Another impossibility: Christian Celebrities

October 27, 2009

Peter Rollins talk about the leader who reject leadership. This is Christian leadership. The leader who always gives the decision back, never willing to be the leader.

We cannot get around celebrities, if with celebrities we mean those known by many. People are not connected in a random network (see explanation of random and scale-free networks in the beginning on this well-known article by Dwight Friesen), where everyone is connected to a similar amount of people. This becomes even less so when one a one-way connection is needed (such as with twitter, where you can follow someone without them following you, and different from facebook, where both need to confirm before they are friends).

Celebrities require such a one-way connection. And we will always have some people that are more well-known than others. But the world in which we live has created a culture where celebrity is being fed with meaning. Now the popularity of this person gives them authority. Authority to make truth-claims which then need to be followed simply because of the celebrity which said this (see how we quote celebrities sometimes). Authority to be above the system, to be untouchable (some of this came to the surface during the recent Polanski/Hollywood affair).

The Christian is part of a tradition in which texts such as these are important:

What I mean is this: One of you says, “I follow Paul”; another, “I follow Apollos”; another, “I follow Cephas”; still another, “I follow Christ.” Is Christ divided? was Paul crucified for you? or were ye baptized in the name of Paul?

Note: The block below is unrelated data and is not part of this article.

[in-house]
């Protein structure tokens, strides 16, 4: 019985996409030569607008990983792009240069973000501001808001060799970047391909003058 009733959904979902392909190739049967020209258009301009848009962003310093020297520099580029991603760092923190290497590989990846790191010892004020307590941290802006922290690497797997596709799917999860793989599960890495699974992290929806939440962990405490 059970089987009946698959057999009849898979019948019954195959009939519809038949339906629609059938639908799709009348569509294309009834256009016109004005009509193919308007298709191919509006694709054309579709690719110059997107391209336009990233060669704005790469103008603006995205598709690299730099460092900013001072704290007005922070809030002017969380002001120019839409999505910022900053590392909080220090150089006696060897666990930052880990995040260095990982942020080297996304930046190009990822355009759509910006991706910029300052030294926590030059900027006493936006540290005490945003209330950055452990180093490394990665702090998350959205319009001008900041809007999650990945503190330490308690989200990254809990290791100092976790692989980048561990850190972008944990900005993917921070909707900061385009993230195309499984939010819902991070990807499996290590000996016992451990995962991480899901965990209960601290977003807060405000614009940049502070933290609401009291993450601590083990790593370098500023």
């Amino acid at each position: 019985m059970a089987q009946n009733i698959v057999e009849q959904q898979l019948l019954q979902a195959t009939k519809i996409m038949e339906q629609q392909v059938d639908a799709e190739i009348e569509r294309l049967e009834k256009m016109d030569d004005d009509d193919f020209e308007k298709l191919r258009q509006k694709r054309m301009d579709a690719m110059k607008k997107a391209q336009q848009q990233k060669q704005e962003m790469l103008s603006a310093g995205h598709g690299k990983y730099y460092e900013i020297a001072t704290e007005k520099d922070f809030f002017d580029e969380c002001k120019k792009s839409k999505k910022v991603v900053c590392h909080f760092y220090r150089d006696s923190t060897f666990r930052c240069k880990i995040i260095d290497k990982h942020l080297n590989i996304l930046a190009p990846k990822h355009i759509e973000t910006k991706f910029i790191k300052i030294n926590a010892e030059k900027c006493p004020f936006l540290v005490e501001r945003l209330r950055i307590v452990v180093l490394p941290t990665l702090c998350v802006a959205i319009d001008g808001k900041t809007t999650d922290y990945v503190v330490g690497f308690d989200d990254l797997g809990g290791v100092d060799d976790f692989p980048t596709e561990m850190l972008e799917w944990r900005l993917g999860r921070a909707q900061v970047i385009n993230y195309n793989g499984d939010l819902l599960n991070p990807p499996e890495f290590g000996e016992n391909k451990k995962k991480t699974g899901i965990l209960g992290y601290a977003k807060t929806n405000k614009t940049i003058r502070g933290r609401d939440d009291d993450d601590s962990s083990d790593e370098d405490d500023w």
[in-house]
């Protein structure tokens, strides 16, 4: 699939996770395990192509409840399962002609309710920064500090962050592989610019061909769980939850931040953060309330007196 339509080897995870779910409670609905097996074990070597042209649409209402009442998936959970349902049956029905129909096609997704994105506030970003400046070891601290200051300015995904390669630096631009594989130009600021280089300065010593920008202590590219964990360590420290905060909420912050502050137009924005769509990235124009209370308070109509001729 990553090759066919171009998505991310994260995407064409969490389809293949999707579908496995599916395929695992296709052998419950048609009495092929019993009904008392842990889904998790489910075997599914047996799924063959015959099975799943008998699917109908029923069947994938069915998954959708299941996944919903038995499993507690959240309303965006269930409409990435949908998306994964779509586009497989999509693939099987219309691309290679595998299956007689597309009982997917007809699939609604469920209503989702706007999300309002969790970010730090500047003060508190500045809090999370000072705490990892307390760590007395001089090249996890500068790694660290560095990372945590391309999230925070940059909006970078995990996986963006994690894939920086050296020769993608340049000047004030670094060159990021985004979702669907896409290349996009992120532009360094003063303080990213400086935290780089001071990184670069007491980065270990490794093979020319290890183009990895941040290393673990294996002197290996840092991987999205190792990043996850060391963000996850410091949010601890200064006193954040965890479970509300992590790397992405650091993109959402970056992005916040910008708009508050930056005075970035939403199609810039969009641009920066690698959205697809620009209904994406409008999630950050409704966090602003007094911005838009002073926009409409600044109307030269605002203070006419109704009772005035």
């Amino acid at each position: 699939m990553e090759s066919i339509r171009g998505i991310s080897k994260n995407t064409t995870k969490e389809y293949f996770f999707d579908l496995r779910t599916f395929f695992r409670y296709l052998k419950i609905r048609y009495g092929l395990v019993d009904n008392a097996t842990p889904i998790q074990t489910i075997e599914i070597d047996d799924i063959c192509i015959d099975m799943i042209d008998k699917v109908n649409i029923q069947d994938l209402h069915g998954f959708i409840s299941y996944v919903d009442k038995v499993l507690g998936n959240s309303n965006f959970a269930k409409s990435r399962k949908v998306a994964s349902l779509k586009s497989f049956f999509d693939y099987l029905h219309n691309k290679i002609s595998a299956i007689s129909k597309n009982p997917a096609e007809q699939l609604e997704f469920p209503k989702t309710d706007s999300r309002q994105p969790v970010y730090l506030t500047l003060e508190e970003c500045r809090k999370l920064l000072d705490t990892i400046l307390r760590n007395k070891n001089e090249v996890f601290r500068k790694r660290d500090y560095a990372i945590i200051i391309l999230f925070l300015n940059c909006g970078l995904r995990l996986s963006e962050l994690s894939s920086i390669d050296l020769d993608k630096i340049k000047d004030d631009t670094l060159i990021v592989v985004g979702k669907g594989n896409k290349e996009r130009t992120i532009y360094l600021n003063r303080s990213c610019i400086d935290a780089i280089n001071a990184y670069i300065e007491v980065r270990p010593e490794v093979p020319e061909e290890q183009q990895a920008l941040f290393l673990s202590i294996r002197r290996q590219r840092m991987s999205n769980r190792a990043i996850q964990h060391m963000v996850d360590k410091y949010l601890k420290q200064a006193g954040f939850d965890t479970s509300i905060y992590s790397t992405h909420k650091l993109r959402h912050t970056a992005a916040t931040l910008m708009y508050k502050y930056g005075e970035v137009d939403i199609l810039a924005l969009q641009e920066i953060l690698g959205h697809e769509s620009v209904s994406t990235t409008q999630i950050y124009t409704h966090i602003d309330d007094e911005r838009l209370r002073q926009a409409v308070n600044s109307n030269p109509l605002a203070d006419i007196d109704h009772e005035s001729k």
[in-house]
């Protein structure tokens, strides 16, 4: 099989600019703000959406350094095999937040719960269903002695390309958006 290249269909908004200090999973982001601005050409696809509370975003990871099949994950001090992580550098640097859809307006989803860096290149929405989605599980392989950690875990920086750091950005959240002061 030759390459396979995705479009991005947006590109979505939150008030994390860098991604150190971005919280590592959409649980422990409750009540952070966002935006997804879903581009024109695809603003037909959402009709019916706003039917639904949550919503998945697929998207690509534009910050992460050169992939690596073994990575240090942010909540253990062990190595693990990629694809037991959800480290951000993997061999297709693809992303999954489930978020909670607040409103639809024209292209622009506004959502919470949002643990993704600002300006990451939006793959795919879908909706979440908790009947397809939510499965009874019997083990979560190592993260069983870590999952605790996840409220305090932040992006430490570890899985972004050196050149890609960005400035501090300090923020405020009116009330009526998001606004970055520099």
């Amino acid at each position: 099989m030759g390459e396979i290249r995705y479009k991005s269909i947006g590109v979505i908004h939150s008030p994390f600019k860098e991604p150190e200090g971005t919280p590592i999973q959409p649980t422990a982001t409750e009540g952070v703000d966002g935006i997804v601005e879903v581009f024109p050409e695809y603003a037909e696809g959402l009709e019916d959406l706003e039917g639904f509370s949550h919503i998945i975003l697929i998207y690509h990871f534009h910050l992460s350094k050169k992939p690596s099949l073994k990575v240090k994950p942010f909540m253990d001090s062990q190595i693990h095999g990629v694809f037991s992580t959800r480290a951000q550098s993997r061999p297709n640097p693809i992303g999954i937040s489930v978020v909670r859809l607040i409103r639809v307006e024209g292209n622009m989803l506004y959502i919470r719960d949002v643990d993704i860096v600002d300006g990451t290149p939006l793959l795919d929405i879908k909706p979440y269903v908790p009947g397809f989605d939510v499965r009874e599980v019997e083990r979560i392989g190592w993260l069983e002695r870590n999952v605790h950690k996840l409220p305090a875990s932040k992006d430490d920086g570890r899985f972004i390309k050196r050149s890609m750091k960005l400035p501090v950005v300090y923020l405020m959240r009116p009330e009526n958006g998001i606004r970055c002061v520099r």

Paul the Apostle, 1 Corintians 1:12-13

Also texts such as these:

As Jesus started on his way, a man ran up to him and fell on his knees before him. “Good teacher,” he asked, “what must I do to inherit eternal life?” “Why do you call me good?” Jesus answered. “No one is good– except God alone.

Jesus in the Gospel according to Mark, 10:17-18

The Christian celebrity, meaning the one who is known by more people within the system of human relations, always rejects the celebrity status that come with the connection, the status which provides authority or privilege in any way on the basis of being a celebrity. It is impossible to be a celebrity, in my second definition of celebrity, and in line with the teachings of Jesus as they are reported in the gospels.

2 Responses to “Another impossibility: Christian Celebrities”

  1. Michael Says:

    What about Paul’s utilitarian “to those under the law, I become like one under the law”? (paraphrase). I think Paul would have rejected the status but accepted the celebrity as a tool useful to the Kingdom. I’ve heard Christian celebrities (particularly celebrity worship leaders – yikes! An unenviable role to play I’m sure, and one that’s often not chosen) use this sort of argument. Celebrity may be the cross some people have to carry for the sake of Christ’s Kingdom. Wat dink jy?

  2. iacovos Says:

    Paul said to imitate him as he imitates Christ. He says for them to follow and obey his teachings. His authority as an Apostle is never in question in his letters. I do not see how a Christian leader should always refuse “to be the leader.” Rather he should refuse to lord it over others “as the Gentiles do.” He should follow the example of Christ who led by becoming a servant (but that doesn’t mean he is not a leader).

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